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In David VanDrunen’s book Living in God’s Two Kingdoms he gives a helpful discussion of the Abrahamic Covenant. The Abrahamic Covenant, is a prominent covenant in Scripture. It is repeatedly pointed to in both the Old and New Testaments. In the Old Testament, Israel is reminded of the promises God made to Abraham. In the New Testament, believers are called children of Abraham (2 Cor 11:22; Gal 3:29; Heb 2:16). Thus point is clear, the Abrahamic Covenant is of great significance as it is expressed many times and in many ways throughout Scripture. Therefore it benefits us, that we understand some of the key features of it, how this covenant is different from others, and how this understanding affects Christians today.
The key distinction of the Abrahamic covenant from the covenant with Noah, is the Abrahamic is religious in its scope and redemptive in its purpose as it sets aside a particular people for God. It is helpful to contrast this covenant with the post flood covenant of Noah. Whereas the Noahic was a covenant with all of creation, that wasn’t redemptive, and was temporary the Abrahamic is not. The Abrahamic Covenant is not concerned with the ordinary life of all people but about the religious worship and faith of a select group. This covenant that establishes true religion, offers salvation for a select people, and is eternal rather than temporary. Here are key features worth studying: (more…)
When God makes a covenant we must give attention to it, study it, understand why God has made the covenant and ask for the implications of it. The Covenant with Noah in Genesis 8:20-9:17 is one of the most over looked covenants in Scripture. When we remember the magnitude of the trauma that all of humanity and creation experienced in the Flood, we understand the significance of the Noahic Covenant. In the Noahic Covenant, God speaks a word of promise and comfort.
There are a number of Reformed works that discuss the Noah Covenant and its significance. I believe David VanDrunen in his book Living in God’s Two Kingdoms provides a perspective of the Noahic Covenant that is helpful. In a general sense, God has guaranteed in the Noahic Covenant that there will now be a normal order for all of humanity and creation till the end. It won’t be a redemptive covenant but it is made to ensure the establishment of law in order in the relationships between creation and humanity. Here are some of the particulars of the Noahic Covenant (more…)
From the book “The Law is Not of Faith” David Vandrunen writes an essay entitled “Natural Law and the Works Principle Under Adam and Moses”
The ideas of natural law and of the works principle in the Mosaic covenant in fact share an intriguingly similar history. While both concepts were standard features of early Reformed theology – natural law unambiguously and the works principle in the Mosaic covenant with some variation – both have fallen upon hard times in Reformed thought in the last century. p 283
By natural law I refer to the idea as it was commonly received though the first several centuries of the development of Reformed theology. According to the Reformed tradition, the content of God’s moral law is made known to every human being through natural revelation….Though fallen sinners have a continual propensity to repress and pervert this law, it is known to all people and, through the mystery of providence, serves to constrain all people against the full outbreak of lawlessness in this world. p 284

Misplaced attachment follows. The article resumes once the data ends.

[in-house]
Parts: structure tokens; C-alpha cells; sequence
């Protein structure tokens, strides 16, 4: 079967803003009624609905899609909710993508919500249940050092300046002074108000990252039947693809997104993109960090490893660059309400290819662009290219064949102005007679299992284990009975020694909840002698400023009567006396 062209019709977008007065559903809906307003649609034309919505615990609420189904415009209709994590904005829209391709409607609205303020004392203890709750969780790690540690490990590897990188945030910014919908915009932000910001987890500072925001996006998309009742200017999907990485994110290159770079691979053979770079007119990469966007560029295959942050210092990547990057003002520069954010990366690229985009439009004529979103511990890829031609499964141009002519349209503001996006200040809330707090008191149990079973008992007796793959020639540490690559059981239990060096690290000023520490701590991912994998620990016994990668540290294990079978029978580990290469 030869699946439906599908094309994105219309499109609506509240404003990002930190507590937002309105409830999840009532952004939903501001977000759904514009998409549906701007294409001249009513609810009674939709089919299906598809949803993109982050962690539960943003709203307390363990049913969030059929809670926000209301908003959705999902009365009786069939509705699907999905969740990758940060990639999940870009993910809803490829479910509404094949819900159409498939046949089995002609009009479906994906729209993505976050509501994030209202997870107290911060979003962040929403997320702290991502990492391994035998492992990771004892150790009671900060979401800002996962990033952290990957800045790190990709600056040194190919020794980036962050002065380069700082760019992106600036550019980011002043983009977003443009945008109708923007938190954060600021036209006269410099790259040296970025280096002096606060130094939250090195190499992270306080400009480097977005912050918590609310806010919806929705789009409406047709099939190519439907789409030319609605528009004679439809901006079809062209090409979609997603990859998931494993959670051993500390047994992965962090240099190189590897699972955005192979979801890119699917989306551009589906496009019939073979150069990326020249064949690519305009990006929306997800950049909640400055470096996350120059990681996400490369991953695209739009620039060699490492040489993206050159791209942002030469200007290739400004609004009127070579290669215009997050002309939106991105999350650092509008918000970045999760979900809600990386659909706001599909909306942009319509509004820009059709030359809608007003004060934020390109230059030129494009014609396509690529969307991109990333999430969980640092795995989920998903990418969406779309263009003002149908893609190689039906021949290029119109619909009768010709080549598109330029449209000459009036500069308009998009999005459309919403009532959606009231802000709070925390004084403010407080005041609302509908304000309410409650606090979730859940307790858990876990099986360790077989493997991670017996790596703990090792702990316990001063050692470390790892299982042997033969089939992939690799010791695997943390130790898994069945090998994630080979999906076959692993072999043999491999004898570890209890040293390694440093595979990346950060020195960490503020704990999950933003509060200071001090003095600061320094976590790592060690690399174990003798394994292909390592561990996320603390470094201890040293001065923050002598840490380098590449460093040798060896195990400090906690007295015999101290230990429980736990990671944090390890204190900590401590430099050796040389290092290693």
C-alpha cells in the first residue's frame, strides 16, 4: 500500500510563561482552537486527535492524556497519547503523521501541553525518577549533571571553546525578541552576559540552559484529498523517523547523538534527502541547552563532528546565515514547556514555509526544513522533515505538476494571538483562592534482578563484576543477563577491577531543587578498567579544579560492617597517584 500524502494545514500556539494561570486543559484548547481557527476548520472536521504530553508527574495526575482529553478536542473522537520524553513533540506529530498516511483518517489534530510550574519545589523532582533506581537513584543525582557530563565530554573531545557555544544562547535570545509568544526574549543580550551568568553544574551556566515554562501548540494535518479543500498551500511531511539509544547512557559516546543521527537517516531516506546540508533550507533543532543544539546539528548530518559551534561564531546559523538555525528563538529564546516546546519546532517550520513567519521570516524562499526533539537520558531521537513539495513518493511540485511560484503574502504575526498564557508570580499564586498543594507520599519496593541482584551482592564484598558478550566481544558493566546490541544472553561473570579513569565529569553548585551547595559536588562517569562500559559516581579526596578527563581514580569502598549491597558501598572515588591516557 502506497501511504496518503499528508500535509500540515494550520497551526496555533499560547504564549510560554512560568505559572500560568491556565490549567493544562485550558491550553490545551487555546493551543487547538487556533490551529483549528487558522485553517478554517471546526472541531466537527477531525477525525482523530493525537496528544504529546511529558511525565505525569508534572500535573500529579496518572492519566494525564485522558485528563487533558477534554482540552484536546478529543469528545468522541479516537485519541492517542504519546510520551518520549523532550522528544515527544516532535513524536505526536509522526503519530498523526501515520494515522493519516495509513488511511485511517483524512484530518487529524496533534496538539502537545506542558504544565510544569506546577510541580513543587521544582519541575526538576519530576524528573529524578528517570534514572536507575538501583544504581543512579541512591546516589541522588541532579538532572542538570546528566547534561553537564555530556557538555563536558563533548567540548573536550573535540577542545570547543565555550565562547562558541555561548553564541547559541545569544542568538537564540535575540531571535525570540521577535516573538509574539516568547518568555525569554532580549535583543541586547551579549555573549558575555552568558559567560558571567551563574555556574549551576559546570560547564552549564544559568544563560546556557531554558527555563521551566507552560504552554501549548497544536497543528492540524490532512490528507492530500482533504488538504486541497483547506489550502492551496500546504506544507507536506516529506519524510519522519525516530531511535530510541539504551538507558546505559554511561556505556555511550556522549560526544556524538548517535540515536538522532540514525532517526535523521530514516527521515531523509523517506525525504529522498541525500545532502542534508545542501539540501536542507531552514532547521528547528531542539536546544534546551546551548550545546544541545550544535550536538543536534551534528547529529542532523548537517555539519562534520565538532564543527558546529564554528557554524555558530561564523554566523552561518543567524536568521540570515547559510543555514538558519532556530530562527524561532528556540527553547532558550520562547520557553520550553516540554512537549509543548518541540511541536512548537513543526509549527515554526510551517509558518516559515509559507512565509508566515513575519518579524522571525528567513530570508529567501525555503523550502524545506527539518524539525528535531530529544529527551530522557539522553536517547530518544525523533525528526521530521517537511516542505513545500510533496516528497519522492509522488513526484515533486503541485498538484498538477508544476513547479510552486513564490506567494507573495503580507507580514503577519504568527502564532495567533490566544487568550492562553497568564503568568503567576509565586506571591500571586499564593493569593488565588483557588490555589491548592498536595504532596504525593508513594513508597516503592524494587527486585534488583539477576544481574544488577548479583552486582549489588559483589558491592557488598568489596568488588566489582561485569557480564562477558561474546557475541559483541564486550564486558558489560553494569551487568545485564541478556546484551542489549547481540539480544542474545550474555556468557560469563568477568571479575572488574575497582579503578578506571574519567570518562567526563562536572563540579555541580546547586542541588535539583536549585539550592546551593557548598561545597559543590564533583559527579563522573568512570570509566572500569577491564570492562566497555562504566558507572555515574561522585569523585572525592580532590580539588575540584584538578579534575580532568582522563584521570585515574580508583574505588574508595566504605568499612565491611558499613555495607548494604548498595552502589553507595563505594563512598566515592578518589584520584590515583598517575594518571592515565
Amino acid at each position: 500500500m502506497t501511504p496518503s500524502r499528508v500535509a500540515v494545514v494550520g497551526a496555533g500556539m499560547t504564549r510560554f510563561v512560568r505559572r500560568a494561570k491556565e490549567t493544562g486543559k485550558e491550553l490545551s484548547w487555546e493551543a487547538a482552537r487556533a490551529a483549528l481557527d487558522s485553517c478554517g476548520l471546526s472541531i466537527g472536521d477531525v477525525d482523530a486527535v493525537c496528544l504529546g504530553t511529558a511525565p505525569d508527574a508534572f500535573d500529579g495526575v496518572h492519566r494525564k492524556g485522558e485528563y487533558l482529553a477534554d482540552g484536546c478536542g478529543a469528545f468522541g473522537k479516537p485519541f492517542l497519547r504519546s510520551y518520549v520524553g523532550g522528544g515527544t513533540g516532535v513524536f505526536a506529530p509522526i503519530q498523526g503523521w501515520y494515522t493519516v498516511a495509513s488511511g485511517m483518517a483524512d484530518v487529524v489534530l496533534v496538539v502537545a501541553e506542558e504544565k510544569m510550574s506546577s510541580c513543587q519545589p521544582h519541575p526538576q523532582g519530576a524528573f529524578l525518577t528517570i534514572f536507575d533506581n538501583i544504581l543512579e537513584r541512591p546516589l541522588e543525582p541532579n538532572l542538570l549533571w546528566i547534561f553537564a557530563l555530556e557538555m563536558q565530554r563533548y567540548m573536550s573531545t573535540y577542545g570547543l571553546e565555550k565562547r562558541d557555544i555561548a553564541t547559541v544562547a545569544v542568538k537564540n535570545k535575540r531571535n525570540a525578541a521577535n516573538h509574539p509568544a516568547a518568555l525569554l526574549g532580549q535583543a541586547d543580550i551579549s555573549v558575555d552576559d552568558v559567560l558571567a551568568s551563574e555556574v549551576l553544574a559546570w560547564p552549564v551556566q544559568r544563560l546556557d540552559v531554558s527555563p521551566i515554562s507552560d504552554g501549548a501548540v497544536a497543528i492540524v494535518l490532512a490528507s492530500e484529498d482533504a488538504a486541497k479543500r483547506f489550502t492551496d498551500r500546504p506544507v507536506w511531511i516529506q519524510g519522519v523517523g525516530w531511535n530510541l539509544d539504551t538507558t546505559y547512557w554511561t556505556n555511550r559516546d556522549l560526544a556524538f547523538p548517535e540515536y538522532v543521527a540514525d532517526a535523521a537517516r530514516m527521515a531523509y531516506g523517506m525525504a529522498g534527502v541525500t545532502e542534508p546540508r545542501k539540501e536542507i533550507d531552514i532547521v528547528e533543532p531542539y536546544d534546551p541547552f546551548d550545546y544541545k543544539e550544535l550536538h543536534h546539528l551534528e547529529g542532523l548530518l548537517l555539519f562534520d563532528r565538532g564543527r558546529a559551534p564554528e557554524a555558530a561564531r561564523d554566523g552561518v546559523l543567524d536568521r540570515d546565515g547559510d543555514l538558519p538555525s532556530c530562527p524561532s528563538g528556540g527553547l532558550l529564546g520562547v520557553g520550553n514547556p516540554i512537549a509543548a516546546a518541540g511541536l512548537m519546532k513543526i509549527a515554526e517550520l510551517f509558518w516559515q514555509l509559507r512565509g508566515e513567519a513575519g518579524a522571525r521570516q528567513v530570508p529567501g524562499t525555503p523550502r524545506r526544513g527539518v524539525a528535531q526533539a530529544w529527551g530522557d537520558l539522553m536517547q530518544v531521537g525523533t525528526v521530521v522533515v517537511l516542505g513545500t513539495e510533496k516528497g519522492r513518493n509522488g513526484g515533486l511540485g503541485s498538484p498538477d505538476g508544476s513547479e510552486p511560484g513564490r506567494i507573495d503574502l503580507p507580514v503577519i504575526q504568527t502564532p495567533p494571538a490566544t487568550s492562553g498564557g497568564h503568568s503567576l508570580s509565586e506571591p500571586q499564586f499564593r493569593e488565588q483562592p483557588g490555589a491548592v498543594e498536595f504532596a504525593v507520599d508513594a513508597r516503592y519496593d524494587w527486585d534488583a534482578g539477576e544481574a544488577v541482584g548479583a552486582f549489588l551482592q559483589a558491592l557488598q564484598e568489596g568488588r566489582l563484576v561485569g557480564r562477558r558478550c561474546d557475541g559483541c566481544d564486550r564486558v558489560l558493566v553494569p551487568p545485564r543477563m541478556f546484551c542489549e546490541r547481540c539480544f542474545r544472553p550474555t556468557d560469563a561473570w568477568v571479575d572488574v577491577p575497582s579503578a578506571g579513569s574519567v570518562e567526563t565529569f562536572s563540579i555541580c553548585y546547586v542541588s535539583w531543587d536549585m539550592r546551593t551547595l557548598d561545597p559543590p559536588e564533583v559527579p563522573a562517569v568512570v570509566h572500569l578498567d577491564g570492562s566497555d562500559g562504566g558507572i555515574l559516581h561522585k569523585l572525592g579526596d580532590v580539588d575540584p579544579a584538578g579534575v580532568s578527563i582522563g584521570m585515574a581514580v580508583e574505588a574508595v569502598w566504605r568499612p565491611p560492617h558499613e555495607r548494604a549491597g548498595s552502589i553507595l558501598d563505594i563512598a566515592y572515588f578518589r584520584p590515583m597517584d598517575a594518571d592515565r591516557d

To associate the idea of natural law merely with a philosophical ethical theory of Roman Catholicism that fails to account for the devastating imact of sin upon human knowing and willing is quite simply erroneous historically. p 284
Works principle…I take the works principle to describe the law’s demand for perfect, personal obedience, with sanctions of blessing and curse to follow obedience and disobedience respectively to this demand. p 284
Throughout much of the Reformed tradition has seen a works principle operative in the Mosaic covenant within God’s broader gracious dealings with israel, not as a way of attaining everlasting life but for redemptive-historical, typological purposes such as reminding sinners of their fall and judgment under Adam…p 284
Francis Turretin (1623-1687) makes relevant comments in anumber of paces. In speaking of different characteristics of the “covenant of nature” (the Adamic covenant of works), for example, Turretin grounds this covenant in human nature generally and in the natural law specifically. Turretin explains shortly thereafter that Adam’s natural obligation was more fundamental in the covenant of works than was the obligation that God placed upon him by special revelation. p 287
Herman Bavinck also associated the Adamic covenant of works with the common human consciousness of the moral law and its corresponding sanctions. p 288
Barth reworked Reformed theology and rejected both the covenant of works and natural law. p 288
Kline refuses to separate the act of creation in the image of God from the establishment of the covenant with Adam. For Kline, the very act of creation in God’s image entails the establishment of the covenant….By separating these two acts, older theologian seemed to be caught on he horns of a dilemma, namely, being compelled to speak of a natural knowledge of the works principle while feeling constrained to defend the meaningfulness of a covenant relationship that is not simply superfluous. p 291
Any good, standard history of Christian political ethics (like O’Donovan and O’Donovan, From Irenaeus to Grotius: A Sourcebook in Christian Political Thought, 150-1628) demonstrates that the two-kingdoms motif can be found in the church fathers, especially Augustine (see Robert A. Markus’ work), weaves its way in modified versions through the Middle Ages, and is given vigorous voice not only by Luther but also by Calvin and other magisterial reformers.